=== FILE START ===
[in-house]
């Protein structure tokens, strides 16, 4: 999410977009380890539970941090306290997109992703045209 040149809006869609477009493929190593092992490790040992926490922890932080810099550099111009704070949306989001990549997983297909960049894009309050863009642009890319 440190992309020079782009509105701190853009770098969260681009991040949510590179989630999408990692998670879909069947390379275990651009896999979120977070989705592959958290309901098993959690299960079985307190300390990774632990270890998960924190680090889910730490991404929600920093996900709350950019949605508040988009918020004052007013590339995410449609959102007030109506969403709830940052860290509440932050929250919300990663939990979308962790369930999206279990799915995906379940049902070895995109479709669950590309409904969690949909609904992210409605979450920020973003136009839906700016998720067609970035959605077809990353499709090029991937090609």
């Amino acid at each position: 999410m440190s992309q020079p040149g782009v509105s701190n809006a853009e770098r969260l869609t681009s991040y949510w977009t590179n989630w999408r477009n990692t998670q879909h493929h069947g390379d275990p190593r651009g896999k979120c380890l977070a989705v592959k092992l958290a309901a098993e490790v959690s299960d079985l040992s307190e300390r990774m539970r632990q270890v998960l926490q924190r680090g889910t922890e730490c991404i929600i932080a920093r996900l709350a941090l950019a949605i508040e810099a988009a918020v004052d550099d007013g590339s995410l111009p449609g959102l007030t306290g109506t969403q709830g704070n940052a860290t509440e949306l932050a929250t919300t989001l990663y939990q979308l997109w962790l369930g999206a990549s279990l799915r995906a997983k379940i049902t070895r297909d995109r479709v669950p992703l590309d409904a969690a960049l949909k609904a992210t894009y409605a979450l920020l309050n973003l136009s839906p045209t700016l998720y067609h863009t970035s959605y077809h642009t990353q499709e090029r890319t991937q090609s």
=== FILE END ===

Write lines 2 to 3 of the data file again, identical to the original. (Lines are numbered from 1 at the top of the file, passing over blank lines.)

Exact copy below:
């Protein structure tokens, strides 16, 4: 999410977009380890539970941090306290997109992703045209 040149809006869609477009493929190593092992490790040992926490922890932080810099550099111009704070949306989001990549997983297909960049894009309050863009642009890319 440190992309020079782009509105701190853009770098969260681009991040949510590179989630999408990692998670879909069947390379275990651009896999979120977070989705592959958290309901098993959690299960079985307190300390990774632990270890998960924190680090889910730490991404929600920093996900709350950019949605508040988009918020004052007013590339995410449609959102007030109506969403709830940052860290509440932050929250919300990663939990979308962790369930999206279990799915995906379940049902070895995109479709669950590309409904969690949909609904992210409605979450920020973003136009839906700016998720067609970035959605077809990353499709090029991937090609």
């Amino acid at each position: 999410m440190s992309q020079p040149g782009v509105s701190n809006a853009e770098r969260l869609t681009s991040y949510w977009t590179n989630w999408r477009n990692t998670q879909h493929h069947g390379d275990p190593r651009g896999k979120c380890l977070a989705v592959k092992l958290a309901a098993e490790v959690s299960d079985l040992s307190e300390r990774m539970r632990q270890v998960l926490q924190r680090g889910t922890e730490c991404i929600i932080a920093r996900l709350a941090l950019a949605i508040e810099a988009a918020v004052d550099d007013g590339s995410l111009p449609g959102l007030t306290g109506t969403q709830g704070n940052a860290t509440e949306l932050a929250t919300t989001l990663y939990q979308l997109w962790l369930g999206a990549s279990l799915r995906a997983k379940i049902t070895r297909d995109r479709v669950p992703l590309d409904a969690a960049l949909k609904a992210t894009y409605a979450l920020l309050n973003l136009s839906p045209t700016l998720y067609h863009t970035s959605y077809h642009t990353q499709e090029r890319t991937q090609s």